In the course of interviewing two sources for two different stories, interviewees took me down the same interesting side street, conversationally. They both were convinced the best electronic health record (EHR) applications are built when programmers first shadow a clinician before they design their systems — when the tabula is still rasa. They end up creating a much more common-sense EHR application than those who build their systems first and then get real-world exposure in time for the final tweaks.
Software engineer Brad Jannenga, co-founder of physical therapy-focused EHR WebPT, told of his entrée into the field: He met his eventual wife, a physical therapist, who was in the process of choosing an EHR vendor. She asked him for some help making the considerably expensive decision. He threw himself into the task — even following her around for a shift and then comparing her actual needs to the feature sets they offered.
“I found the software that was out there to be out of date, [featuring] terrible [user interfaces], just not very good. And really expensive,” Jannenga said. “I chose the best of the worst, and got a quote. $60,000 for a good-sized clinic to get started. Basically, I told her I could build something better. Maybe that was a little cocky on my part, but I followed her around the clinic, learning how she did her job, learning how she did the treatment of patients, and what she needed. We put our heads together, and I built the app.”
The rest, as they say, is history. And the subscription-model WebPT is making a run at the physical therapy EHR market.
Georgia obstetrician Dr. Anne Patterson is also an engineer, and her story will be told more in-depth elsewhere on our site. She started out her career working for NASA, and later earned her M.D. after a fellow engineer who developed medicine’s earliest laser equipment convinced her that it would be better for her to become a physician — or she’d never get to use the tools she was helping design.
She has a unique perspective on technology and medicine, coming from both sides of the fence — unlike many physicians and CIOs, who typically live on one side or the other. Her take echoes Jannenga’s — EHR applications should be designed in the way he wrote WebPT. Get the software architects to see the clinician in action, first. Or at the very least, the applications should be extensible and flexible so that integrators can either add to the EHR or otherwise customize each individual installation, bending it to a particular clinician’s workflow.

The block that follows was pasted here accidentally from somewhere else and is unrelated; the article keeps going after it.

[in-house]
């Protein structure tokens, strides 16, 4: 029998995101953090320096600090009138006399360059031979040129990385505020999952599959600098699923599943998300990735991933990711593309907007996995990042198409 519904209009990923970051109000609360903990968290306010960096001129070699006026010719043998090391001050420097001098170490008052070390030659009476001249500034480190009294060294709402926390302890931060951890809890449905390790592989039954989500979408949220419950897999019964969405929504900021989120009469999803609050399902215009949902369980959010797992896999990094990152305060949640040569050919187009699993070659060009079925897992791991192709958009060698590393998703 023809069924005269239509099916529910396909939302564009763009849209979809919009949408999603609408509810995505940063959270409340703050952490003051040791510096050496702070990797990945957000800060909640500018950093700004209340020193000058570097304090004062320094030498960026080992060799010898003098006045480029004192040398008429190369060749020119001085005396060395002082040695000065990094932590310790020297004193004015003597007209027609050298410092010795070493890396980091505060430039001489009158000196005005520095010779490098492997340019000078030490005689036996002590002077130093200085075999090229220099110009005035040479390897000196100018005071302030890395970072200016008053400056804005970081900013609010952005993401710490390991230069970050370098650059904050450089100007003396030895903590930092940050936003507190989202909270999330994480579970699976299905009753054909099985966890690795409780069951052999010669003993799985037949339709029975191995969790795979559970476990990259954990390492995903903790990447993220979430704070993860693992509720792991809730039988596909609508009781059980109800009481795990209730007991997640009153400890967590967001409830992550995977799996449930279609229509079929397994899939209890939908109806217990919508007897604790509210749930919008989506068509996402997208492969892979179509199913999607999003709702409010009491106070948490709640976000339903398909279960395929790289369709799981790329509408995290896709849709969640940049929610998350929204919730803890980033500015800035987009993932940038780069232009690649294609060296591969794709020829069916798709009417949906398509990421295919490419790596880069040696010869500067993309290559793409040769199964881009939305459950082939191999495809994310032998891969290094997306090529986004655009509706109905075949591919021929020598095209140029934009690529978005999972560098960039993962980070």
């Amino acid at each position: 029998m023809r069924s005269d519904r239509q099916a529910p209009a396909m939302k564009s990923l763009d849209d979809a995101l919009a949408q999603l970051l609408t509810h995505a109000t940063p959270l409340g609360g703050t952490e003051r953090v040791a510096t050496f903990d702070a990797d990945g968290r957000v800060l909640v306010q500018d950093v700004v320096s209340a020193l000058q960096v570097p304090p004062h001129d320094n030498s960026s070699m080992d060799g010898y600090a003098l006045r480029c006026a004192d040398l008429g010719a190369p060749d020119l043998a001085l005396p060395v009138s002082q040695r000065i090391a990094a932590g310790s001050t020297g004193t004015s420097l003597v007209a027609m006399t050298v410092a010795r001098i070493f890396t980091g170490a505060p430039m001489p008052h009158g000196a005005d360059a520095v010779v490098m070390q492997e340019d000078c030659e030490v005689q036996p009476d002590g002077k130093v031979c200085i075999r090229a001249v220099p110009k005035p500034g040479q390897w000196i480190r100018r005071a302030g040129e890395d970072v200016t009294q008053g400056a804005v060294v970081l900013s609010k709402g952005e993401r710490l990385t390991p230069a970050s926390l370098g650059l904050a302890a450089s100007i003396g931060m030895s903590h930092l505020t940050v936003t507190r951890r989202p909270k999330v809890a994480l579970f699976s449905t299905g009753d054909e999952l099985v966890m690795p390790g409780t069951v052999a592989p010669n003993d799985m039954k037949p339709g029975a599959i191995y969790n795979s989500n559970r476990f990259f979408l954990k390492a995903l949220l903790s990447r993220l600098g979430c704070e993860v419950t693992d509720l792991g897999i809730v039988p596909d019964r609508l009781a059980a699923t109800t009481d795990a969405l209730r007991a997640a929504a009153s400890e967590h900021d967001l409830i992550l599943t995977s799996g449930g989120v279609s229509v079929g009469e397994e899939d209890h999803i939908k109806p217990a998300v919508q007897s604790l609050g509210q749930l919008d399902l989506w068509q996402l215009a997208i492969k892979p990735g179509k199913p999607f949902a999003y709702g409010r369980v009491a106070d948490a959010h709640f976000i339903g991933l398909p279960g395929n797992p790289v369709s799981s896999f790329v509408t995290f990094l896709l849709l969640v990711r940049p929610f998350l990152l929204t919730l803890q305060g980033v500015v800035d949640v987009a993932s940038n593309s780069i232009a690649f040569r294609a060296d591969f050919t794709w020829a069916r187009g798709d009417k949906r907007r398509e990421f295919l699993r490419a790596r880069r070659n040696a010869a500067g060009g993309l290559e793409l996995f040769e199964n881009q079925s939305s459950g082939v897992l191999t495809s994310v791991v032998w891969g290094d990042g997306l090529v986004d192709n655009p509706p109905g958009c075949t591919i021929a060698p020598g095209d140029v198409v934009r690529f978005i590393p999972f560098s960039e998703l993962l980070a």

“If people were writing a program or modifying something a physician’s going to use…sit down with a physician and say, ‘We’re working with you today,’ and get more than one opinion,” Patterson said. “It would break down barriers, [and] you have an understanding of what’s going on.”
Interesting stuff. How many EHR systems start out with a database component or another licensed product, with code bolted on to it until it’s hammered into the shape of an EHR? How many EHRs sort of evolve from back-office billing or insurance information systems? Or were afterthoughts to those applications?
A lot of physicians are signing up for EHRs for the first time because the federal government is making an offer they can’t refuse. There are hundreds of EHR vendors out there competing for a pool of customers that dwindles every day. Vendors who pull their heads out of their laptop screens and actually follow their target customers around before they begin building their apps might be able to sling stones at the current Goliaths dominating the market.
For those physicians still in the process of vetting EHR vendors, that could also be a question to ask the various sales reps: Did your team watch first, and code later? According to these two interviewees, when that happens, more intuitive EHR applications emerge from the software development process.